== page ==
But when prices guaranteed to farmers for their produce were scaled back, farmers turned angry. "After the war," Semaille says, "our first concern was feeding ourselves. We have built our agriculture to be productive. And now they want to destroy it."
Productive though it is, Europe's farm system is also famous for its fraud and abuse. At a German port, for example, shippers collect thousands of dollars in export subsidies simply by loading tons of wheat onto one side of a Soviet ship and then immediately unloading it from the other side.
And yet, the European farmer has maintained political clout and popular support.
Agriculture accounts for nearly 8% of employment in the dozen EC countries, compared with 3% in the United States. Farmers are proprietors of three-fourths of the Continent's land. They are highly organized and inclined toward violent demonstrations that get the attention of politicians.
Thousands of farmers plan to descend on Brussels for the final week of the trade talks. Over protests from the United States, French Agriculture Minister Louis Mermaz encouraged the farmers' rally, which he said would help the EC negotiators resist deep cuts in farm programs.
Also, Europeans equate the prosperity of the farm economy with the beauty and charm of the countryside. Most Europeans feel they have a stake in preserving rural areas for weekends and vacations.
The family of Yves Blondel, an executive with the Banque de France in Paris, about 20 years ago bought and renovated an old farmhouse in Bonnieres, 60 miles from the city, and now they spend at least two weekends a month there.
"The greatest pleasure we get from owning this second home is being able to enjoy the countryside, to rest in the peacefulness," says Helene Blondel. "The charm of our surroundings lies in the farming scenery."
Farming in Europe faces the same challenges it does in other industrialized countries. The life isn't easy, and opportunities and interests beckon youth to the cities.
More than half of Europe's farmers are 55 or older, and more than half of those elderly farmers have no relative waiting to take over their property.
Michel Domange, who raises cattle on 170 acres of hilly land near the northern French town of Avioth, finds himself in that predicament. Domange's three sons, all in their early 20s, have found other professions--a joiner, an electrician and a bricklayer.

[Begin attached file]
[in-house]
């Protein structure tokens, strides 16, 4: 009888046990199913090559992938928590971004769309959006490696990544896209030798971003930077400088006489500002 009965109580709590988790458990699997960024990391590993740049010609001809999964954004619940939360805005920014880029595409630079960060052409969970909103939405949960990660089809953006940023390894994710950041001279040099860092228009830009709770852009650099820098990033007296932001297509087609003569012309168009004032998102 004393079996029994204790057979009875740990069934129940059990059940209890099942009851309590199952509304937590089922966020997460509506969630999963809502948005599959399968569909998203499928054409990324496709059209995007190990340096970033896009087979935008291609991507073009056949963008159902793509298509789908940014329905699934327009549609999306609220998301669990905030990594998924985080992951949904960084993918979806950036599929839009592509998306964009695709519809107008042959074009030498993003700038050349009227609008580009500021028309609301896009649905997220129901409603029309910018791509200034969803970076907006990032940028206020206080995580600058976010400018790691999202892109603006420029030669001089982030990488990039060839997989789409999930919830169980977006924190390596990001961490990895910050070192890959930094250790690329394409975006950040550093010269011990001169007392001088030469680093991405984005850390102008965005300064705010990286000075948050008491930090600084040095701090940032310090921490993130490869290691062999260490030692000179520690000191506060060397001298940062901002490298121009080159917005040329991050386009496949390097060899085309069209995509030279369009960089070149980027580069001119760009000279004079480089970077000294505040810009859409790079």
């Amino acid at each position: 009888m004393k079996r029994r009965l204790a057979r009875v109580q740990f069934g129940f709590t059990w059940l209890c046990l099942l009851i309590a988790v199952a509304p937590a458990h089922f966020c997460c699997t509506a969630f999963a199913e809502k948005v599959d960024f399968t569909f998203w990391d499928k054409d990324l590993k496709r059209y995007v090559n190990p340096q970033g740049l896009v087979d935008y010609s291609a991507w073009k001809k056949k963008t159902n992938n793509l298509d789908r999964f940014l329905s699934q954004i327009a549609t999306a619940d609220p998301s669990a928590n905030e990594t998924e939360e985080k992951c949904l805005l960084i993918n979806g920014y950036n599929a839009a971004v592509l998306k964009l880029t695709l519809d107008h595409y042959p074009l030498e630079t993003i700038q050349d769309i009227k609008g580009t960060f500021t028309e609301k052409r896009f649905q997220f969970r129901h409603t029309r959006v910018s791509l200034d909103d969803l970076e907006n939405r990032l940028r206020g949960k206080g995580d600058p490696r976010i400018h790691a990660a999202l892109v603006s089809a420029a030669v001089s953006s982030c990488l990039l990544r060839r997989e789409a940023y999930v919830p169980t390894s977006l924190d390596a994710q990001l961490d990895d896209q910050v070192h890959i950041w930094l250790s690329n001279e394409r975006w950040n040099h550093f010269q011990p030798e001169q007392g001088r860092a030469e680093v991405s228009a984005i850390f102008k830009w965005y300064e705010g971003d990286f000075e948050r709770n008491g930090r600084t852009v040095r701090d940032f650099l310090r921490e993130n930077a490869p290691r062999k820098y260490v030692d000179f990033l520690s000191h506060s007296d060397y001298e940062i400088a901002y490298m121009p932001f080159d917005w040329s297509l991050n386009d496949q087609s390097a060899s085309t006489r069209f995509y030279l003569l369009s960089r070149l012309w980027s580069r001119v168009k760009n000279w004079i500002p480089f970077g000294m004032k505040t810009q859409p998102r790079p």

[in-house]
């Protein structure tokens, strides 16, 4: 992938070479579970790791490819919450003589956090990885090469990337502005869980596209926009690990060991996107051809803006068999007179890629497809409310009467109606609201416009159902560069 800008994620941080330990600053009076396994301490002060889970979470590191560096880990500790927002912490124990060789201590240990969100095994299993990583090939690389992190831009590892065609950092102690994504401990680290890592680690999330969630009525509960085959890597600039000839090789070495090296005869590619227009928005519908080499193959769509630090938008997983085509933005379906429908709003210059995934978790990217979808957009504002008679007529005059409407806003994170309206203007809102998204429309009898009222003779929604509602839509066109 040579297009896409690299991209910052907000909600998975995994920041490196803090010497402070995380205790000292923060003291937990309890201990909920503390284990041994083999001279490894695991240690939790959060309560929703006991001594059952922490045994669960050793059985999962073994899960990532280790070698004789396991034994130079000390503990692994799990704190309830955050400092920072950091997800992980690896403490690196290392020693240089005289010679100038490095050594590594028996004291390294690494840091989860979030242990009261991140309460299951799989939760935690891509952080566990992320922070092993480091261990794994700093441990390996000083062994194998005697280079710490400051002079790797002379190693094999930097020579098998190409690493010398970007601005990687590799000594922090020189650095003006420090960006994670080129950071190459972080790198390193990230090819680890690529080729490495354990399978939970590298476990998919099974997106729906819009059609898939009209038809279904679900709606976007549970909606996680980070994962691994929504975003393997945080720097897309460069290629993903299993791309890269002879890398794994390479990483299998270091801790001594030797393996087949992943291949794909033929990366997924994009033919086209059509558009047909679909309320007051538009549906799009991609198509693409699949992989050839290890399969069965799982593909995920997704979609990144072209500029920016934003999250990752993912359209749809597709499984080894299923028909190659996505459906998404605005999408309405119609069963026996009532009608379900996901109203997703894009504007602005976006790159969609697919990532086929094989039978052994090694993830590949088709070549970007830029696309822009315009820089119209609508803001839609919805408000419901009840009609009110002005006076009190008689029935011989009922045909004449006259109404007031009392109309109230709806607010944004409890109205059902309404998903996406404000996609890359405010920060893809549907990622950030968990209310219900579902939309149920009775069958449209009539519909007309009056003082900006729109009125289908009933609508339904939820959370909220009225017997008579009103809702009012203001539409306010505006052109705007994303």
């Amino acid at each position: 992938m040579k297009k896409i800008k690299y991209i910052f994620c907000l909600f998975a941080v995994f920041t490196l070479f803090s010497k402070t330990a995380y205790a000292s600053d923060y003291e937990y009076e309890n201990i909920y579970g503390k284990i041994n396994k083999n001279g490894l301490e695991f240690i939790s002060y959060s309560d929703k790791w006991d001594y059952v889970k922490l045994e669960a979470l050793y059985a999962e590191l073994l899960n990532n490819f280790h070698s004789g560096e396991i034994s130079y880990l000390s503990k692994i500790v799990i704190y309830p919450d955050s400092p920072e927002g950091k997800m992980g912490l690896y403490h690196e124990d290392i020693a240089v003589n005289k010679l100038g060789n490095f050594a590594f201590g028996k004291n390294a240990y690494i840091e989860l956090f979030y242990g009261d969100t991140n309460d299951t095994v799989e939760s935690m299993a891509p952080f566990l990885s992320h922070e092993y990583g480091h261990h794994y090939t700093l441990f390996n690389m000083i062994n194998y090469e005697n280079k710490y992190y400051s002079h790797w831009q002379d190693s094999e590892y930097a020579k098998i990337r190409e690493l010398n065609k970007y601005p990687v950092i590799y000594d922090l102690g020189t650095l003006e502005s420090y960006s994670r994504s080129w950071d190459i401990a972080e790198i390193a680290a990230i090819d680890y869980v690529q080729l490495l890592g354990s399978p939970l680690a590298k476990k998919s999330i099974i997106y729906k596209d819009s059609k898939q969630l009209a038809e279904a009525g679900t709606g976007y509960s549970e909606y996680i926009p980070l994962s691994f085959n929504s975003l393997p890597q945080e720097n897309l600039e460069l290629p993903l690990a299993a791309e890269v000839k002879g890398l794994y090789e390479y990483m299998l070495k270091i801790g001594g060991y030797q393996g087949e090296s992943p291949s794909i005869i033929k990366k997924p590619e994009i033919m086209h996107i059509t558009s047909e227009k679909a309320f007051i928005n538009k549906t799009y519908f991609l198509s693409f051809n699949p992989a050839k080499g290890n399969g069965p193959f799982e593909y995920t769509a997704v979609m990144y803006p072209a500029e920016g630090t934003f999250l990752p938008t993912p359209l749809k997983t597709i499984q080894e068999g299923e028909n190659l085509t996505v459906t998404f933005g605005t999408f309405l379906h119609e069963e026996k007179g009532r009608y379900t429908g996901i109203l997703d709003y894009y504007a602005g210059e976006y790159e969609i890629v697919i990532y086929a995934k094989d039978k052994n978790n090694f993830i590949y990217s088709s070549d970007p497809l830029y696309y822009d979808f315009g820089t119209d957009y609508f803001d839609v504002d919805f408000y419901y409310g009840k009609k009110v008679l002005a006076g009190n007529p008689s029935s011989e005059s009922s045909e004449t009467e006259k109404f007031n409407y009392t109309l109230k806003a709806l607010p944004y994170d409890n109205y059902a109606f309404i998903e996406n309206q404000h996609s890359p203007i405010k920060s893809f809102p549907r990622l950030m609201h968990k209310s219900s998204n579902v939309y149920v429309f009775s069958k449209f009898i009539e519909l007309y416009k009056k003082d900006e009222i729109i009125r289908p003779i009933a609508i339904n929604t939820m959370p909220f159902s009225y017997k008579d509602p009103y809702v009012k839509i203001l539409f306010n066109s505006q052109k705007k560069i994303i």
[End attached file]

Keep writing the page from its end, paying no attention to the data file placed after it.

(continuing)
"None of them wants to take the farm," laments the 52-year-old Domange. "They are all disgusted. This is tough work--cows have to be milked twice a day, 365 days a year--and young people don't like to do it nowadays."
The Semaille farm--a 200-acre spread called A Dieu Seul (To God Alone)--has been in the family only since 1953, although earlier generations farmed other land nearby. The main farmhouse, a solid, two-story stone structure dating to 1764, is chockablock with antique furniture, and the floor is of decorative tiles.
The farming equipment is more modern. The computerized milking barn, which can manage 12 cows at a time, keeps track of each animal's production and health.
But Semaille wonders whether he can remain on the farm for as long as his father, who is now 59. He sank about $200,000 into the farm this year for everything from fertilizer to rent on the 150 acres that the Semailles do not own. He expects to get the $200,000 back, but not much more.
"I could earn almost as much on unemployment," he says. He figures he could do better as an agricultural engineer--he has a college degree in that field--but he has the farmer's typical disdain for indoor work.
Semaille's demanding lifestyle--get up every morning at 5:30 and work until 8 at night, with an hour off for breakfast and another for lunch--does not appeal to everyone of his generation. But, as long as the subsidies remain, he is determined to stay.
The farm subsidy system that supports Semaille and Europe's 9 million other farmers differs from the U.S. system. In the main, the United States props up prices by getting farmers to produce less; Europe generally encourages farmers to produce more, although it also imposes an elaborate quota system on production of milk, sugar and some other products.